Background: Evidence from prospective cohort studies regarding the relationship between working hours and risk of cardiovascular disease is limited Methods and Results: The Japan Public Health Center-Based Prospective Study Cohort II involved 15,277 men aged 40-59 years at the baseline survey in 1993. Respondents were followed up until 2012. During the median 20 years of follow up (257,229 person-years), we observed 212 cases of acute myocardial infarction and 745 stroke events. Cox proportional hazards models adjusted for sociodemographic factors, cardiovascular risk factors, and occupation showed that multivariable-adjusted hazard ratios (HRs) associated with overtime work of ≥11h/day were: 1.63 (95% confidence interval [CI] 1.01-2.63) for acute myocardial infarction and 0.83 (95% CI 0.60-1.13) for total stroke, as compared with the reference group (working 7 to <9 h/day). In the multivariable model, increased risk of acute myocardial infarction associated with overtime work of ≥11 h/day was more evident among salaried employees (HR 2.11, 95% CI 1.03-4.35) and men aged 50-59 years (HR 2.60, 95% CI 1.42-4.77).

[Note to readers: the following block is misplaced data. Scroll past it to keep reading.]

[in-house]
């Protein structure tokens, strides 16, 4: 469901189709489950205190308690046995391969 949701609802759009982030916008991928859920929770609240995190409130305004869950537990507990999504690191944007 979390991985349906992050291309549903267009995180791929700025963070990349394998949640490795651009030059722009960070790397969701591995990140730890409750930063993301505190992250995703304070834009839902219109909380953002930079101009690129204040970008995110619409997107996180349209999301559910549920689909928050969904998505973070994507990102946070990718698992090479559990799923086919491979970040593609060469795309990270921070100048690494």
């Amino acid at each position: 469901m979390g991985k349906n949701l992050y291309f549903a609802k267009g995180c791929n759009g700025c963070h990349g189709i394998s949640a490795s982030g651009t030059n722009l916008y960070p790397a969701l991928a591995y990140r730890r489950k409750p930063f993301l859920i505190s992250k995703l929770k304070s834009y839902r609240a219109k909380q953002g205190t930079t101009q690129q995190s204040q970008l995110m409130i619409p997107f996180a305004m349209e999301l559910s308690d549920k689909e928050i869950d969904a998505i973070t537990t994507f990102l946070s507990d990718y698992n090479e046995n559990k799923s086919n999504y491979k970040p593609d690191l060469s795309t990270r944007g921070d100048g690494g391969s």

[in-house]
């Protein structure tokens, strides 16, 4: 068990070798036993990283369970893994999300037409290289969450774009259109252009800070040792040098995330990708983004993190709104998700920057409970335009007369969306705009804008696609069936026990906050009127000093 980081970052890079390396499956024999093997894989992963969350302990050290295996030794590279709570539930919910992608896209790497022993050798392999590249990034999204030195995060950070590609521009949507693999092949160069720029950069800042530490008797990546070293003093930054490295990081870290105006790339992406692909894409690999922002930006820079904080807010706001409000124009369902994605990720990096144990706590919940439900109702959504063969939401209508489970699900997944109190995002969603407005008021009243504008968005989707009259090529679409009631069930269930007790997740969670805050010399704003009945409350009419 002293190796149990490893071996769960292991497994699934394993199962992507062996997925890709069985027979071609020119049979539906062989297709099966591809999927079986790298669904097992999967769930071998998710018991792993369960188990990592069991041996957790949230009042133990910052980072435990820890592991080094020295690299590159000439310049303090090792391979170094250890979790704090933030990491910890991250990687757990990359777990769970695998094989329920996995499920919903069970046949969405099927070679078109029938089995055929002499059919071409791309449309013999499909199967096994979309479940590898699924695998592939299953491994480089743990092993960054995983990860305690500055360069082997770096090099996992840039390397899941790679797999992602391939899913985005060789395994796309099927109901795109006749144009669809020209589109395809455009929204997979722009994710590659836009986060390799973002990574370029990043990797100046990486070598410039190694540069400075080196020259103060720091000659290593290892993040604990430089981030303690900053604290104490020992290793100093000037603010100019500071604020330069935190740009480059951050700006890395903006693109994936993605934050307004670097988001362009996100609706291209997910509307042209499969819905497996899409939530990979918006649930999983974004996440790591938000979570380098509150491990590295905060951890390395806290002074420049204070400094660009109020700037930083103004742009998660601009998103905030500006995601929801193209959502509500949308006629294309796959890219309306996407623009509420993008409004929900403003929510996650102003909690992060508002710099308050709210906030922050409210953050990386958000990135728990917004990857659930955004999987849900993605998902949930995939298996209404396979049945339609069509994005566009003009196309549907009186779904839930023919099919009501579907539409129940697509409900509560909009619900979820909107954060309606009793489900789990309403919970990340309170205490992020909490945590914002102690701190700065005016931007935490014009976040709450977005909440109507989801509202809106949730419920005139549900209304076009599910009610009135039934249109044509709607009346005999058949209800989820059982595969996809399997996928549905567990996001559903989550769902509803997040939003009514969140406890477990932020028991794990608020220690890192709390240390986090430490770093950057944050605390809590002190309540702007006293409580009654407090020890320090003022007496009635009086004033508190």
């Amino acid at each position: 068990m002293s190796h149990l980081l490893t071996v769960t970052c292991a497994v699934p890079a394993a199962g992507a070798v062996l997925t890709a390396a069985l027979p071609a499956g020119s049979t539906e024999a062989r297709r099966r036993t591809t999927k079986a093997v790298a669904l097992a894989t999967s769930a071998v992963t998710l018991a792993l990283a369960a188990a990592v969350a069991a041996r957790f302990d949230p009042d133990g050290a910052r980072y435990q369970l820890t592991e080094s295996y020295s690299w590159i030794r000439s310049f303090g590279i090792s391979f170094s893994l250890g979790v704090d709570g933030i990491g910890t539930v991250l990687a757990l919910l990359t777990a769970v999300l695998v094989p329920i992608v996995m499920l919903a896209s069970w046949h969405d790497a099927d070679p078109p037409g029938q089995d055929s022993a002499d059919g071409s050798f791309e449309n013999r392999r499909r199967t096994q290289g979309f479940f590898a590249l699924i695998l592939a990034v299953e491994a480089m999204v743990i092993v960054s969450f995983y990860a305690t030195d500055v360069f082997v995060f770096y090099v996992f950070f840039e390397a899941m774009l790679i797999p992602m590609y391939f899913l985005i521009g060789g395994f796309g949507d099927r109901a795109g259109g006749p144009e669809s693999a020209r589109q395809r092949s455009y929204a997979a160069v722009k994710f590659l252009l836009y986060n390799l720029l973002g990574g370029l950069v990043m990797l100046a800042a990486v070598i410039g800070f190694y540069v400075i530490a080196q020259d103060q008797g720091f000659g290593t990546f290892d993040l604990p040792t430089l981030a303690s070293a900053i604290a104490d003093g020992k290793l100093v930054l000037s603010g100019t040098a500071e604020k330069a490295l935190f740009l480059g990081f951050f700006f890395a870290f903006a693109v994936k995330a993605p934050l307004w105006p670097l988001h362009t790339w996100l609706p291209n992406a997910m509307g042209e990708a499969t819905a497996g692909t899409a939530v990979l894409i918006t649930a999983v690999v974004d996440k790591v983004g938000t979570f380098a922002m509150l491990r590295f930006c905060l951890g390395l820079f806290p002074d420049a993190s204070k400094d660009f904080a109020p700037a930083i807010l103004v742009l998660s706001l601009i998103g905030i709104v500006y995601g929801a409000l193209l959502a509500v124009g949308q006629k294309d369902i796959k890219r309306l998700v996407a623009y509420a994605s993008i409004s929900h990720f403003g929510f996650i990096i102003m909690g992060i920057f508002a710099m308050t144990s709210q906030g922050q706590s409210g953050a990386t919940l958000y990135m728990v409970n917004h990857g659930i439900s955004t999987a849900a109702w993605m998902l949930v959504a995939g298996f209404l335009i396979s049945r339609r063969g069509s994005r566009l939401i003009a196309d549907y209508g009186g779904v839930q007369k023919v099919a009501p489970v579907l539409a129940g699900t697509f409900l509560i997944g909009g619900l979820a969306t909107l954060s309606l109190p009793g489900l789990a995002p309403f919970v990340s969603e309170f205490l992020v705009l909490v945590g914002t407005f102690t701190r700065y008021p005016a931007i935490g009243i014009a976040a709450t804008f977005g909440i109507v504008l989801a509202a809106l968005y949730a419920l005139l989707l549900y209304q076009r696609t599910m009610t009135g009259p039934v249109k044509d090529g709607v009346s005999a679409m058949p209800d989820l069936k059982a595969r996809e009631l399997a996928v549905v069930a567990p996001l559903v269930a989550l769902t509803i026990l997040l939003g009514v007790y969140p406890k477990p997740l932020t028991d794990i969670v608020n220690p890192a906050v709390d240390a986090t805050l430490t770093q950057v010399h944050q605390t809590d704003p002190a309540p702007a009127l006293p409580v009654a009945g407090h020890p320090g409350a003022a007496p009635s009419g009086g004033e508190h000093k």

Conclusions: Among middle-aged Japanese men, working overtime is associated with a higher risk of acute myocardial infarction.
Keywords: Acute myocardial infarction; Cohort studies; Risk factors; Stroke; Working hours.